How much protection does an add-on GSM modem give me vs. built into phone ?

John Case case at SDF.ORG
Wed Oct 3 18:04:02 UTC 2012

I use an old 2G dumbphone.

I would like to switch and begin carrying a unix computer with me, but two
things bother me:

1. When cellular device is added to computer, and integrated in a deep way
(as it is in an android phone) there seem to me a lot of instances where
the computer is subservient to the cellular partsof the phone.  I am
thinking about things like carrier published updates to applications and
carrier updates to SIM data, etc. - I want to participate on the mobile
phone network, but I do not want the carrier to have any access to my unix
computer.  It seems to me that they have a lot of access, though, when I
use something like an android phone.

2. Exploits ... baseband exploits, mobie network exploits, forced dialing,
speaker/mic toggling, root exploits like I saw described from rogue
cellsites at defcon 2 years ago ... I want nothing to do with this.

So my current thought is to not buy a phone at all, but instead buy a unix
computer - perhaps the samsung galaxy player ?  It is a near-clone of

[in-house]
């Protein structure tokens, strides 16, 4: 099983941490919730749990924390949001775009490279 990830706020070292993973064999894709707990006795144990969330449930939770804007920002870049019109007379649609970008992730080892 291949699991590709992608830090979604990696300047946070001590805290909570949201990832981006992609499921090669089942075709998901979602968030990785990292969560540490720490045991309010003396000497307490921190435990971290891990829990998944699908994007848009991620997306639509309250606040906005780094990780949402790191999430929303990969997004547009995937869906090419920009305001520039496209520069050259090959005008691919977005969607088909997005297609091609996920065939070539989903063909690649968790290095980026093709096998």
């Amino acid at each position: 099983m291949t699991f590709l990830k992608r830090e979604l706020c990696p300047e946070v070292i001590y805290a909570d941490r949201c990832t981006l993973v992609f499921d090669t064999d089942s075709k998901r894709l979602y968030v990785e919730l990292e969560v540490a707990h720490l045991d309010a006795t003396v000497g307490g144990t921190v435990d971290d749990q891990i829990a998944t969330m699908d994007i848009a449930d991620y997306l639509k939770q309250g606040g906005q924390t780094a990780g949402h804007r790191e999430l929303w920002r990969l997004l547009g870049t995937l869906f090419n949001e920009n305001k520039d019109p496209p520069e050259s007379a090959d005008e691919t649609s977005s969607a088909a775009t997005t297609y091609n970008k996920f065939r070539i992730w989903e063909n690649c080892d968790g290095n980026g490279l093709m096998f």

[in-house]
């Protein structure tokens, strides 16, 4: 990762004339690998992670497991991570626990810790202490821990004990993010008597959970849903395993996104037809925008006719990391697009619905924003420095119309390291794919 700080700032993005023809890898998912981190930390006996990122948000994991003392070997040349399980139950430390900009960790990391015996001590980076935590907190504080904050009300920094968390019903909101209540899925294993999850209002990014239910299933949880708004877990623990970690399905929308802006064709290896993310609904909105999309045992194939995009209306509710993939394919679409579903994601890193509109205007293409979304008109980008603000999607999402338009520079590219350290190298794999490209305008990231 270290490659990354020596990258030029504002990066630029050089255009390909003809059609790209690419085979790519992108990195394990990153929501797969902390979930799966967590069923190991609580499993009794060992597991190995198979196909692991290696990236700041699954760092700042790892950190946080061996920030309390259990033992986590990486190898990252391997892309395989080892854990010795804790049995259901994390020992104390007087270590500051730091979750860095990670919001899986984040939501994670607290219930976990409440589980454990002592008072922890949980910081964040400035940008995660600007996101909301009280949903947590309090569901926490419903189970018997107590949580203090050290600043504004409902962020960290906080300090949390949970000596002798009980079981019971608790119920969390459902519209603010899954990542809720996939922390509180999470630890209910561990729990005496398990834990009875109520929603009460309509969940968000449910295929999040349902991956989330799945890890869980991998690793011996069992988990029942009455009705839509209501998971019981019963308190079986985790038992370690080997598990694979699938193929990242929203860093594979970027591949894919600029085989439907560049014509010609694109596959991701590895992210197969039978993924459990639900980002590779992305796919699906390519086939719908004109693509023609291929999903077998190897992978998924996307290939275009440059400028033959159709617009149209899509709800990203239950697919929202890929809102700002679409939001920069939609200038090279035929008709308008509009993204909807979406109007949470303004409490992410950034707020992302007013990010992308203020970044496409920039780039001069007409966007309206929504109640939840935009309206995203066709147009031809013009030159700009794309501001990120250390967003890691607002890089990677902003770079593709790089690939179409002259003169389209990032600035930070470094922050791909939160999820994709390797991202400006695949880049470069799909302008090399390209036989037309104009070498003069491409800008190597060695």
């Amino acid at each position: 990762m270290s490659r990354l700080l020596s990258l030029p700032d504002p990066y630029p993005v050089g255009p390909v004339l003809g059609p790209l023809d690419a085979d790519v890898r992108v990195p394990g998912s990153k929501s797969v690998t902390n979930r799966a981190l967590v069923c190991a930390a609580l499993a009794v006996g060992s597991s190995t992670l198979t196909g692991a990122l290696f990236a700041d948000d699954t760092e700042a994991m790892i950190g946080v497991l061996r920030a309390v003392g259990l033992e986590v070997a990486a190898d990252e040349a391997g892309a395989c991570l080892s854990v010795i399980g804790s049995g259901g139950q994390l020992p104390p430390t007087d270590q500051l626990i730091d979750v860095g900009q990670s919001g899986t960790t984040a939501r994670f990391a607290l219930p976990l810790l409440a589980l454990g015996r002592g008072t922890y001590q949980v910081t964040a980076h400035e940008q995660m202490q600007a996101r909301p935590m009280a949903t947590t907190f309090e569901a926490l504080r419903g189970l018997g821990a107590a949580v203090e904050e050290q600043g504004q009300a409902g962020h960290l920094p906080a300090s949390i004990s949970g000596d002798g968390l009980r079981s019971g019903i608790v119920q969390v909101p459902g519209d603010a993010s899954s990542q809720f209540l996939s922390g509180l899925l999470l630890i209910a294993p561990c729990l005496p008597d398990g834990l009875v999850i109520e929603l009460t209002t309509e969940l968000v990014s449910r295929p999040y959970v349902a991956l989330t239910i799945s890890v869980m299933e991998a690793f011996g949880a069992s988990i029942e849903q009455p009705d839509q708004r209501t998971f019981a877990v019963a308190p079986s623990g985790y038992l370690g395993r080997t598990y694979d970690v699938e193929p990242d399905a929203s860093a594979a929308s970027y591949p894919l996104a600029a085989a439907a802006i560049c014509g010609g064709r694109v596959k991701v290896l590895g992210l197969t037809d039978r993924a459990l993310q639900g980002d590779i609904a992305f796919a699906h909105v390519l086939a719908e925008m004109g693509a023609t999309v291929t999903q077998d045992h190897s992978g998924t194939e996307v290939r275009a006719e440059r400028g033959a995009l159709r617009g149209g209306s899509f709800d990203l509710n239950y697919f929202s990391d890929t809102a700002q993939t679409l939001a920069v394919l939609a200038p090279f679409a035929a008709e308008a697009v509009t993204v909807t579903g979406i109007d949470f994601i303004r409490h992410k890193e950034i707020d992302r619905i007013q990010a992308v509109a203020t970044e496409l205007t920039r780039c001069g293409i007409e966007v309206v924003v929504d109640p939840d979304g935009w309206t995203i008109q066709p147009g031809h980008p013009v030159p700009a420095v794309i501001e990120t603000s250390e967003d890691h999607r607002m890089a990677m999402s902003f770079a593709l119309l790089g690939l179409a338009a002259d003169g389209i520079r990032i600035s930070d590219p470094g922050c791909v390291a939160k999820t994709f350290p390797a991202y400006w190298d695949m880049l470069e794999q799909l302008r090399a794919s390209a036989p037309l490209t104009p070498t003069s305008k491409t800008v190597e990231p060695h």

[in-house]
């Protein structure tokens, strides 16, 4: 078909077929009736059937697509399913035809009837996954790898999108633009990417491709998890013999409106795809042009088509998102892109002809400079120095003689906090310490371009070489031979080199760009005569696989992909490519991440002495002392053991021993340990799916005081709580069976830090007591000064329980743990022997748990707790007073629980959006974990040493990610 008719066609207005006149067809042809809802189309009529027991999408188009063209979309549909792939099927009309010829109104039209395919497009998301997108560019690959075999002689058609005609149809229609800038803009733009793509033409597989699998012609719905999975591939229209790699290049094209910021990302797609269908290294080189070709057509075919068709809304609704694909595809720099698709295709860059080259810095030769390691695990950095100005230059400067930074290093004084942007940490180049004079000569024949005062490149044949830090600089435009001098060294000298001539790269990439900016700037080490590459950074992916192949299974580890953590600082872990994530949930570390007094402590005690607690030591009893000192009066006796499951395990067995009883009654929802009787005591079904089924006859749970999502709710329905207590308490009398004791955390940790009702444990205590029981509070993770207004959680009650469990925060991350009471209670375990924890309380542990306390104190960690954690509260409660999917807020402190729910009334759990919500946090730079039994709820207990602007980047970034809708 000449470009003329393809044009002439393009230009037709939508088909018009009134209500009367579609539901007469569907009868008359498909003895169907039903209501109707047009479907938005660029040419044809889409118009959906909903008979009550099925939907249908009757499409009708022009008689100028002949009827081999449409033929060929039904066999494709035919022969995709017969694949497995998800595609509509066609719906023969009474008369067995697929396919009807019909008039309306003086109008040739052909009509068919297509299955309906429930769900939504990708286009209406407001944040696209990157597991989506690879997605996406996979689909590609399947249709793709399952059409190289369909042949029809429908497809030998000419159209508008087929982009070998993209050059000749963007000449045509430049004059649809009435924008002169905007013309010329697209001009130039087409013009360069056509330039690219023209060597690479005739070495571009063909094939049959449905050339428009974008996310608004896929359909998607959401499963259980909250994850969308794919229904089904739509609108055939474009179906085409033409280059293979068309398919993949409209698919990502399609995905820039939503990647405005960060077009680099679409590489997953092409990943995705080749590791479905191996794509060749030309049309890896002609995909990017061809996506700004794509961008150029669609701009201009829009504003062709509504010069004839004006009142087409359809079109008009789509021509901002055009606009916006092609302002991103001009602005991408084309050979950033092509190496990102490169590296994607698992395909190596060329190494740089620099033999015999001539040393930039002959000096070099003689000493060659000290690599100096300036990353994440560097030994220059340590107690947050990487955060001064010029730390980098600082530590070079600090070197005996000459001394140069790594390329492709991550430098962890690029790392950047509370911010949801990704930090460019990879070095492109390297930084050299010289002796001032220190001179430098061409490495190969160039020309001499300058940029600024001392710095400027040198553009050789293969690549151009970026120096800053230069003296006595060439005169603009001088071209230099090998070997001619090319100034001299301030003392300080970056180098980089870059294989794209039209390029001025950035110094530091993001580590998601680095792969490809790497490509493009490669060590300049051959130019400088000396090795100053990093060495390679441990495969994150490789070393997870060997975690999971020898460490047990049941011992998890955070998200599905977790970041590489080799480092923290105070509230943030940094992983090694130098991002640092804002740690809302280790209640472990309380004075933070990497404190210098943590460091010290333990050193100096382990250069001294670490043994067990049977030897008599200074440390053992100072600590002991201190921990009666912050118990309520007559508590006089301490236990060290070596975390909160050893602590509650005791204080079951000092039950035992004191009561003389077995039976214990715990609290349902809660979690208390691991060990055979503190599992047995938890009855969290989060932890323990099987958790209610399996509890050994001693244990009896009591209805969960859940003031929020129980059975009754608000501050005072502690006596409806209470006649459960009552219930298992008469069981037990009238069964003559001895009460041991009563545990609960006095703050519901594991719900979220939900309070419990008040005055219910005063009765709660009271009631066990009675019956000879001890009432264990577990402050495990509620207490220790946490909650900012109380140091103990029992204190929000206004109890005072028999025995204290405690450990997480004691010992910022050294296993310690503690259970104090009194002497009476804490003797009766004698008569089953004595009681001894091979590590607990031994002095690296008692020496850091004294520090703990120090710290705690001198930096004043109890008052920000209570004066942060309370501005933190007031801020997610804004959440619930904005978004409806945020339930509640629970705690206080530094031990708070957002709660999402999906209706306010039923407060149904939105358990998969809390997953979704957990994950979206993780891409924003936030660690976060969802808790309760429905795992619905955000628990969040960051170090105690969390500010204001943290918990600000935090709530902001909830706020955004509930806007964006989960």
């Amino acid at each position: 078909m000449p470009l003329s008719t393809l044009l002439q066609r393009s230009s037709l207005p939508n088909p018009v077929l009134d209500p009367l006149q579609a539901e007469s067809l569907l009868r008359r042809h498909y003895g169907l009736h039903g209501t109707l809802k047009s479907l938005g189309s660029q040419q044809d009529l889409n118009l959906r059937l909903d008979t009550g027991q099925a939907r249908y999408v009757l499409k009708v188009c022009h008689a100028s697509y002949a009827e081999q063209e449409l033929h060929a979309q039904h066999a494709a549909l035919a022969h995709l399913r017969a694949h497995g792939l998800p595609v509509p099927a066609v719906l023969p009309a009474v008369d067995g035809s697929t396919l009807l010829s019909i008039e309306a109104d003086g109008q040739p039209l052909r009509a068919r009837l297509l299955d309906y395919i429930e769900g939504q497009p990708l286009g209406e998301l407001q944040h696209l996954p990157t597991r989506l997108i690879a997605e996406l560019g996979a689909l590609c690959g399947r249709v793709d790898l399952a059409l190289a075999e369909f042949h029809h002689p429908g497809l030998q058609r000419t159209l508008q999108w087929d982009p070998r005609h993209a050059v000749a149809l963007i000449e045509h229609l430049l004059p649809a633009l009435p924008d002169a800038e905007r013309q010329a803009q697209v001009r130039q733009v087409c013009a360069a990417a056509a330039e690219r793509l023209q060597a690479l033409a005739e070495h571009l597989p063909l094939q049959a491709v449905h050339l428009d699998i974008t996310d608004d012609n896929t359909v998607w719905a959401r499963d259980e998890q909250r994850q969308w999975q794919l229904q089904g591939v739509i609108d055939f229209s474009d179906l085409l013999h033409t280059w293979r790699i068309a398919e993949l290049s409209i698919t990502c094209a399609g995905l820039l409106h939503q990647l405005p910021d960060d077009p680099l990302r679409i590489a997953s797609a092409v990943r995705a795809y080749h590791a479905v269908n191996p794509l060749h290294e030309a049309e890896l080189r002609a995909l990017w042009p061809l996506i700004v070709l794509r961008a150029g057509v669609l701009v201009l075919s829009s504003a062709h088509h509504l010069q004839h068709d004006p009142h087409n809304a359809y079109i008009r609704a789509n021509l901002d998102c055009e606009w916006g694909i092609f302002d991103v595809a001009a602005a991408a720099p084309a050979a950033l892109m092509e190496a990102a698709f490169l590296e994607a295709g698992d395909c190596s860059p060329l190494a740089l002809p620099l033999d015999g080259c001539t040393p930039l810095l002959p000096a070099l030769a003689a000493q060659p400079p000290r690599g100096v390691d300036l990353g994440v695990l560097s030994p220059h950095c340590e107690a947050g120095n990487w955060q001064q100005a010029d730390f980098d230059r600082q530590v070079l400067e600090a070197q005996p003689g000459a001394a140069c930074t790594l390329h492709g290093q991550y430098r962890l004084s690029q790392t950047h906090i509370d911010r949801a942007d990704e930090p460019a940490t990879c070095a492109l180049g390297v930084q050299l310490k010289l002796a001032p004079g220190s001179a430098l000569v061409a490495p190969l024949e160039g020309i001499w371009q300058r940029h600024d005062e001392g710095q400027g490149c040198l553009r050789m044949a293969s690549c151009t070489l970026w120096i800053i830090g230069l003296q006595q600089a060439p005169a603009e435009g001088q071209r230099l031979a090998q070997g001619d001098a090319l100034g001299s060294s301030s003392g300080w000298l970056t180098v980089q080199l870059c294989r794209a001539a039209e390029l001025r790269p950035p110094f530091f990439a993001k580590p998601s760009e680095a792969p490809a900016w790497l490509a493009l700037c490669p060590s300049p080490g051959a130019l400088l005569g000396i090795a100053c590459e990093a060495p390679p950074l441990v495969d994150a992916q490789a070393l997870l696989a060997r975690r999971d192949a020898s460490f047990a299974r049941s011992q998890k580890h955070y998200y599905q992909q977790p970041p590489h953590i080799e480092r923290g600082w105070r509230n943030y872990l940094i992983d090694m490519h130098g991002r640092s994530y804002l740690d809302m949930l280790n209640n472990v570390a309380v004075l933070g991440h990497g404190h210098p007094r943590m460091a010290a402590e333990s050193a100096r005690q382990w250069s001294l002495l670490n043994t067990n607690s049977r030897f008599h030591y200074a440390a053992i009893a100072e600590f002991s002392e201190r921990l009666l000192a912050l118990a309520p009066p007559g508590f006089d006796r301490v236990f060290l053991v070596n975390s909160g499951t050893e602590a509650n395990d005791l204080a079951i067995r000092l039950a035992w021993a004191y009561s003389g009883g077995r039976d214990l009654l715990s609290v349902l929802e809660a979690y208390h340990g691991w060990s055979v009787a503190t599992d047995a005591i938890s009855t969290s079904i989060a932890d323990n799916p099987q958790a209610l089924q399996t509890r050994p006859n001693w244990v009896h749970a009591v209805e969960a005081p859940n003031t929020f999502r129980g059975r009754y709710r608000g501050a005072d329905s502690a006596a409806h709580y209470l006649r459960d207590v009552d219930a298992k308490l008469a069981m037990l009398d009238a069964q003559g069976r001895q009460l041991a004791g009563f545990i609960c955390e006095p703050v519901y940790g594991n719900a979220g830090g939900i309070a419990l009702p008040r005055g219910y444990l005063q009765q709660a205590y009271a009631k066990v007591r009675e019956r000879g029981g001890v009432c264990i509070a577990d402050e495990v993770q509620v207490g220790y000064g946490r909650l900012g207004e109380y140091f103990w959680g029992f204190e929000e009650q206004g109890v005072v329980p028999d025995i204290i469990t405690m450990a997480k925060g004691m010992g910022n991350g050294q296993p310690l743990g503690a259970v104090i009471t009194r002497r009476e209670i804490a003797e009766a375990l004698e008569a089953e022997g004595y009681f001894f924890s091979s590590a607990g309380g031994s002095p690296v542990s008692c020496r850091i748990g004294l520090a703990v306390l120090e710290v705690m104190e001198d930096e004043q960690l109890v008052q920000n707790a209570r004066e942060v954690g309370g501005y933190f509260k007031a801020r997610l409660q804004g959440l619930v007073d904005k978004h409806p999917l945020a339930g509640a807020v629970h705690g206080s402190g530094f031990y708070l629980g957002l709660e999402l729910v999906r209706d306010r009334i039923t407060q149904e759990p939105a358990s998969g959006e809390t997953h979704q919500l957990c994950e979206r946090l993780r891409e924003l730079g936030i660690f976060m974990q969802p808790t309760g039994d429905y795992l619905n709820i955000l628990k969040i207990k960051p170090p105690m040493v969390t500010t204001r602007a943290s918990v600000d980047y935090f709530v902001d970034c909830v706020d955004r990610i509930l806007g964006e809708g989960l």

Samsung i9000, but without any phone hrdware (but it does have speaker and
mic, so you could use it as a very nice SIP device).  And my idea is that
when I do not have WIFI access, I could connect a USB GSM modem to this
unix computer and use the GSM modem ONLY for data, and connect SIP calls
that way.

My questions:

1.  Am I correct that embedding the mobile components into the computer
(like in a mobile phone) give my carrier many more vectors for accessing
the computer side of things, and ive "mallory" many more vectors for
attack ?  I spoke very generally above about those methods - what are the
actual names for these behaviors ?

2. Am I correct that if I connect a external GSM modem to my unix
computer, I am nullifying most of these, and I am not giving my carrier
any abiity to update/examine/alter/access my unix computer .... and am
also avoiding things like secretly enabling the microphone, baseband
exploits, etc. ?

Any additional thoughts on using a computer instead of a phone, and then
adding a GSM modem when that is the only way to get SIP connectivity ?


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